Jeremie Noyer continues his trip under the sea and behind the scenes for our exclusive Little Mermaid interview series. With the script on the page, it’s time to look at the work of art director Tony Pulham, as he recreates Ariel’s world for Ariel’s Beginning…
With our story complete, now we have to give shape to this undersea world. That’s the task of the art director: imagining the look of the locations where the story will take place. In the case of Ariel’s Beginning it’s the job of Pooh’s Heffalump Movie‘s Tony Pulham, who came back to DisneyToon Studios to give his own colors to the ocean.
British-born Tony has resided in the United States for the last twelve years. He began his career in London, working mainly amongst the network of commercial studios there, trying his hand at almost every facet of the animation process. In 1996, he and his family moved to LA, and he began work at Warner Bros. Feature Animation, working on Quest for Camelot, the critically acclaimed Iron Giant, Osmosis Jones, and numerous development projects. In 2001, he art directed for Mattel the CGI production Barbie in the Nutcracker and, in 2002, began working for DisneyToons, using his art directing expertise to bring the Hundred Acre Wood to life, before moving on to envision Ariel’s early life in Little Mermaid: Ariel’s Beginning, which he started on in 2005.
So, as we’ll see, Tony Pulham is an artist who really can paint with all the colors of the…current!
Animated Views: How would you explain the role of an art director?
Tony Pulham: For me, it’s simply to create and direct a visual unity for the production, within the constraints of the brief, enhancing the story, but not overwhelming it.
AV: Animators often have past masters whose work they look back to. As an art director, do you have any mentors?
TP: I don’t really have mentors as such. I am influenced by many artists and directors’ work, but I lot of the work I do myself is instinctive, so I don’t often track what is influencing me at the time.
AV: How did you come to work for Disney?
TP: I received a phone call, interviewed with the producer, Jessica Miller and the director, Frank Nissen, of Pooh’s Heffalump Movie and that was it really.
AV: How did you conceive the visual style of Pooh’s Heffalump Movie?
TP: I wanted to honor the early Disney productions, but go further back to the original book illustrations of Ernest H. Shepard. I am English, so I grew up with the A. A. Milne stories. The Disney artwork was beautiful, but to me a little Americanized. It was important to me to get that English countryside feel that Milne captured so well.
AV: So you were able to bring back a little of that during production on that particular movie?
TP: The movie was story-boarded while we were developing the visual style, so initially key story moments (beats) were taken and sketched out by Frank and colored by me. These images were used to sell the general feel of the movie to the executives. At the same time we had layout artists fleshing out the locations, and with notes from the director and I. The artists would fine tune the images until they felt exactly right.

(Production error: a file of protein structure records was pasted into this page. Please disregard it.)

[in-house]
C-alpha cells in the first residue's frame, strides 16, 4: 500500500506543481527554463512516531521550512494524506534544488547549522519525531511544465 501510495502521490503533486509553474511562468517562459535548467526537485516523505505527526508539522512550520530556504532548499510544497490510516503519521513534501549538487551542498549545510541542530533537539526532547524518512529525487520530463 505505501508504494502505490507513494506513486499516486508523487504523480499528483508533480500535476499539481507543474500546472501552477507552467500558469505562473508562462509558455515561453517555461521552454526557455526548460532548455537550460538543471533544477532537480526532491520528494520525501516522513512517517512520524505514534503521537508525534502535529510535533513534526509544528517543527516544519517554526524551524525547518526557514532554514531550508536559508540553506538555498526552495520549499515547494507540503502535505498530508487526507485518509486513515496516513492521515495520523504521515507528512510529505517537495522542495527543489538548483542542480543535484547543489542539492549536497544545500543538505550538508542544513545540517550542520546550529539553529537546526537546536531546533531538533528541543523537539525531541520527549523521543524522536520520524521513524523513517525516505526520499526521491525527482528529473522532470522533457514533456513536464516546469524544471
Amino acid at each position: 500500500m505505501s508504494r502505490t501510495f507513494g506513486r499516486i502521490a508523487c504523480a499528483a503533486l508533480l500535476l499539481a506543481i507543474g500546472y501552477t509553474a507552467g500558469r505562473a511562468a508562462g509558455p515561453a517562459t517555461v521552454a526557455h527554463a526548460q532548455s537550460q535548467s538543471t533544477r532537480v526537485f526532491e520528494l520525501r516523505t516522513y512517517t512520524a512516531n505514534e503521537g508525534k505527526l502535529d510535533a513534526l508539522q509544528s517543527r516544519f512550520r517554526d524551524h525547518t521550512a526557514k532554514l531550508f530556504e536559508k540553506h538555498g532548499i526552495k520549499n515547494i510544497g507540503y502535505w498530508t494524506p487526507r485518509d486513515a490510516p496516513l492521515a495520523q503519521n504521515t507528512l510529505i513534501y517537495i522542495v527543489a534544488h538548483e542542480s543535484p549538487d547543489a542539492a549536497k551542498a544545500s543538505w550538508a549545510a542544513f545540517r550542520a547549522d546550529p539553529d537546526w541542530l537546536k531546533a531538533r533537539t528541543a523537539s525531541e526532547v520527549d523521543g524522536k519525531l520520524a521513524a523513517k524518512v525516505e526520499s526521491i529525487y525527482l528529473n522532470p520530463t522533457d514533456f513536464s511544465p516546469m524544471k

AV: And then Disney decided to keep your style for their upcoming Pooh productions…
TP: Every Disney art director creates a style guide for their production. It’s a many paged document that explains and illustrates the particular visual language of that production. Heffalump was no different, but as our movie was being animated in our Japanese studio, and as we couldn’t work face to face with a large proportion of our crew, I had to create a more detailed and exact style guide. It so happened that Disney was particularly happy with the look we achieved on Heffalump, so I was asked to flesh out and adapt the guide so that it could be used on any upcoming Pooh productions.
AV: What was the process like on Little Mermaid: Ariel’s Beginning?
TP: I sat with the director, Peggy Holmes, and she pitched me the whole story. Peggy comes from a live-action background, and she’s a choreographer, so she had a less traditional approach to animation, but even so she had a lot of love for the original Little Mermaid movie. She wanted to add a very theatrical feel to Ariel’s Beginning, while retaining its heart, which I think we totally achieved.
AV: What personal touch did you bring to the project?
TP: I wanted to make it feel more than just a straight-to-DVD movie. Some people approach the DVD sequels/prequels as lesser than features, and decide ahead of time that you can only a certain standard given resources and time. That was never how Peggy and I worked.
AV: How did that influence your art direction on the movie?
TP: I was strongly influenced by the first movie. I set out to match it as closely as possible. In fact, I used a lot of original artwork from the first movie as a base to work out from. The only real differences I added was a brighter palette, and more sense of place in the location designs – less abstract. And that was purely driven by the story of Ariel’s Beginning, which has Ariel finding an underground club, running away etc. I didn’t really refer to the second film or the TV series.
AV: Some backgrounds, like the Tide Pool, reminded me of some of Walt Disney’s Peter Pan backgrounds, like the Mermaid Lagoon. Were they of any reference for you?